“I’m just going to use it to get through finals, but during Christmas break I’m going to quit.”
This is how I explained my foolproof plan to abandon my Juul to my housemate at the end of last year. I do this with almost all the promises I make to myself; reaffirming a plan by relaying it to someone else feels like adding a layer of accountability. Pledges made in isolation feel worthless, and I end up motivating myself by setting iPhone alarms with labels that are both aggressive and self-deprecating. These are rarely effective, and most often I succeed only in wallowing in guilt and debauchery. The new year feels like a clean slate: An opportunity to commit oneself to reaching success with a flaring but fleeting determination. As we find ourselves at the beginning of the semester, it’s worth asking why resolutions are so difficult to maintain. Simply put, most of us struggle because we have have trouble understanding our own identity.
This explanation requires a brief interlude into the existential philosophy of Jean-Paul Sartre—bear with me—who began crafting his 683 page magnum opus Being and Nothingness after agonizing over how to motivate himself to go to the gym more. According to Sartre, consciousness is not something ‘in itself’; in other words, it is not a tangible thing that has definite characteristics. Human minds are constantly changing. There are quite literally infinite possibilities and choices that could shape your life, and we have an absolute freedom in commanding them. This alone is evidence of the indefinable character of consciousness. If we understand this, we understand that absolutism is incompatible with identity: Our conscious is too fluid for this kind of determination.
Mistakenly equating identity with the sum of our behaviours might explain why so many of us struggle in maintaining our resolutions. In behaving differently, we aspire to become someone else. As a result, we tend to recognize anything short of absolute success as failure. I struggle with this often. When I muff an attempt to improve my habits or my behaviour, it’s hard for me not to feel like I’ve been a bad person or failed myself. This is a common problem in resolution adherence. Sartre reminds us that these failures do not define us. While this notion should be comforting, accepting failure can be an assuaging prospect. Definitive failure is both disheartening and oddly relieving. When I accept my missteps as failures, I let myself forget some of the guilt and self-imposed pressure of a resolution. It’s easier to let our present actions define ourselves than to reaffirm our determination and remain on a path to betterment.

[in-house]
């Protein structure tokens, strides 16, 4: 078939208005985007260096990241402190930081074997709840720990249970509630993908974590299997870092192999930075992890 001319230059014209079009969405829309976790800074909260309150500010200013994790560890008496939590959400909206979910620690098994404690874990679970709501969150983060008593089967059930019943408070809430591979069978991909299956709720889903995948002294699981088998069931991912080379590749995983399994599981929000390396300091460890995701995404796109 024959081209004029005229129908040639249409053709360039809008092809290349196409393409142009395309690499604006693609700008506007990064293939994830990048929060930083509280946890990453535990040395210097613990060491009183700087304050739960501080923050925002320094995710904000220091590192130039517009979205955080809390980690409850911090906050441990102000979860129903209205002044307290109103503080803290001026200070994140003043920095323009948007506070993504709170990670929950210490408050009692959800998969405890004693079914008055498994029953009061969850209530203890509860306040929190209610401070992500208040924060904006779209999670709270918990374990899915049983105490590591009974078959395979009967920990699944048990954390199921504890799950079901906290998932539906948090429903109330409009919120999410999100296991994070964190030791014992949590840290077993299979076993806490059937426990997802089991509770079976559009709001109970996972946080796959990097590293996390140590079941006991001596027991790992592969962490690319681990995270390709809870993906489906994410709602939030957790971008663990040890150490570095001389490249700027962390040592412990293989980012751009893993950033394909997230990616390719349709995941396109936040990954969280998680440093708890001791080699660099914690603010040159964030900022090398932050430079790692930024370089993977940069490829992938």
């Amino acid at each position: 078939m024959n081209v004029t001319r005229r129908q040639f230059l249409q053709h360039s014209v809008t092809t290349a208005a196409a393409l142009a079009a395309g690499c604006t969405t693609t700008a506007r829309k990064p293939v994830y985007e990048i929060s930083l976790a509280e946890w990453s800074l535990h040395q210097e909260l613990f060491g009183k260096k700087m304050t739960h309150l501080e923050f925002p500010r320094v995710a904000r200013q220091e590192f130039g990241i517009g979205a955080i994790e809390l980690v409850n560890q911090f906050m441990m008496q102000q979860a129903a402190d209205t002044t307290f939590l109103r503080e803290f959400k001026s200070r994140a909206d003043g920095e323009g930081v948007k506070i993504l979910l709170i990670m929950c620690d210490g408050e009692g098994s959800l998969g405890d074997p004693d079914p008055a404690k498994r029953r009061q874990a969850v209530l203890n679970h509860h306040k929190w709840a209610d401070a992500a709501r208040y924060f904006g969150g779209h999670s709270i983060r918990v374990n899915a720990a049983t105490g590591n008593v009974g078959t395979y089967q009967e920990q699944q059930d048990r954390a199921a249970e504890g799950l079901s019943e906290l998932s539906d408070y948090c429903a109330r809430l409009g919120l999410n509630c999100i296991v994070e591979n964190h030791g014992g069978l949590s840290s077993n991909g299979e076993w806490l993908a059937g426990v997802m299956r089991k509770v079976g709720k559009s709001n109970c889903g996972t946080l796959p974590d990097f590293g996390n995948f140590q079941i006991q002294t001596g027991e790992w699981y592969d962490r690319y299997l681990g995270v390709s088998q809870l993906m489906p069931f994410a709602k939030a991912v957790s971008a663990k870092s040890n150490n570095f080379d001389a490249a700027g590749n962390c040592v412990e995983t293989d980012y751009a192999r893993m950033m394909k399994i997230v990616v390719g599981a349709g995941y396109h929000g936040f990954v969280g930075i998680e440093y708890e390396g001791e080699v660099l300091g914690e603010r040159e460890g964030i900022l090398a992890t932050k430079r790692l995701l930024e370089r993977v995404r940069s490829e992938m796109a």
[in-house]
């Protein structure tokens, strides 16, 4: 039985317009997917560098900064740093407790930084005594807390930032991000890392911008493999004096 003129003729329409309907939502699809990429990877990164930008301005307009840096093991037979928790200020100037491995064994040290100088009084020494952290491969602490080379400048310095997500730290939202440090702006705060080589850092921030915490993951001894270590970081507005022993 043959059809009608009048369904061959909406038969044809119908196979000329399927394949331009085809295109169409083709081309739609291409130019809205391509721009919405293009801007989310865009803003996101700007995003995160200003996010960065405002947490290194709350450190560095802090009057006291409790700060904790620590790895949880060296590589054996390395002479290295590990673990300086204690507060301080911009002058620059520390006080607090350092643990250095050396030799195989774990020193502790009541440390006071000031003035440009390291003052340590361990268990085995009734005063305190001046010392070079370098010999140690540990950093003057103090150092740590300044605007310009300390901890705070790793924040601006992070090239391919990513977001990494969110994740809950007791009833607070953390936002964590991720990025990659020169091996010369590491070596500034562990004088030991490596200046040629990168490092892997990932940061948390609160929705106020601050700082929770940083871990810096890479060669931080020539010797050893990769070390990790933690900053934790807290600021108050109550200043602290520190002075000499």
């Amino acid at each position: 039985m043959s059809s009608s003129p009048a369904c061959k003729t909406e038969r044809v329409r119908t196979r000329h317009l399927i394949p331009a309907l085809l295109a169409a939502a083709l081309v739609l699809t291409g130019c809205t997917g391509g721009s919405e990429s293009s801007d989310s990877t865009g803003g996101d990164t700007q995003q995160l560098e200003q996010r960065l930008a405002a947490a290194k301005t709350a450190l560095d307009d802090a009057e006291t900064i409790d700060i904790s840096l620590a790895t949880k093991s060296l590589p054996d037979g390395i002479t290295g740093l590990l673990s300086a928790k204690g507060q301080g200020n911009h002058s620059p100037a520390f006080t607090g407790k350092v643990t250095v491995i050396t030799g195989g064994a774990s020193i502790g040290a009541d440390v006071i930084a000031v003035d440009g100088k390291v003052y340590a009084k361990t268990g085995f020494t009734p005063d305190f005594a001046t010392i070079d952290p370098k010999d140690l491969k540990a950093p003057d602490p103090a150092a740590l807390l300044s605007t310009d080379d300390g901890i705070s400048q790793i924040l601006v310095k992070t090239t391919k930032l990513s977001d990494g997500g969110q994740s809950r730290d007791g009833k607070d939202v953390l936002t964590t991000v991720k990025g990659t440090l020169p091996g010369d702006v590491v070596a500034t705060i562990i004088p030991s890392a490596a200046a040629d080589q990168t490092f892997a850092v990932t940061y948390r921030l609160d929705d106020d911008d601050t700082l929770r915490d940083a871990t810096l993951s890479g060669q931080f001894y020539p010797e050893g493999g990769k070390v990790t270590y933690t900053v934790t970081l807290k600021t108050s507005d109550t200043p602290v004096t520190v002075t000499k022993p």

Inevitably, in my pursuit of an existence free of nicotine dependency, I have faltered and taken solace in a drunk cigarette or a piece of Nicorette. However, these errors remind me that my decision to try to quit does not determine my worth. I must decide to quit again and again to make it my reality. Many people who make resolutions view themselves as taking a stride across a spectrum from vice to virtue when what we should really be trying to do is achieve balance. This year, one of my resolutions is about resolutions themselves. I’m trying to think about my attempts at self-betterment as long-term, progressive projects that will, no doubt, include mistakes made along the way. Hopefully, letting go of the guilt and pressure associated with these endeavours will let me be more successful and content. So in 2019, be kinder to yourself. Recognize your missteps as obstacles to overcome, not immovable failures. Remain firm, resolute, and remember: The human consciousness is forever a work in progress.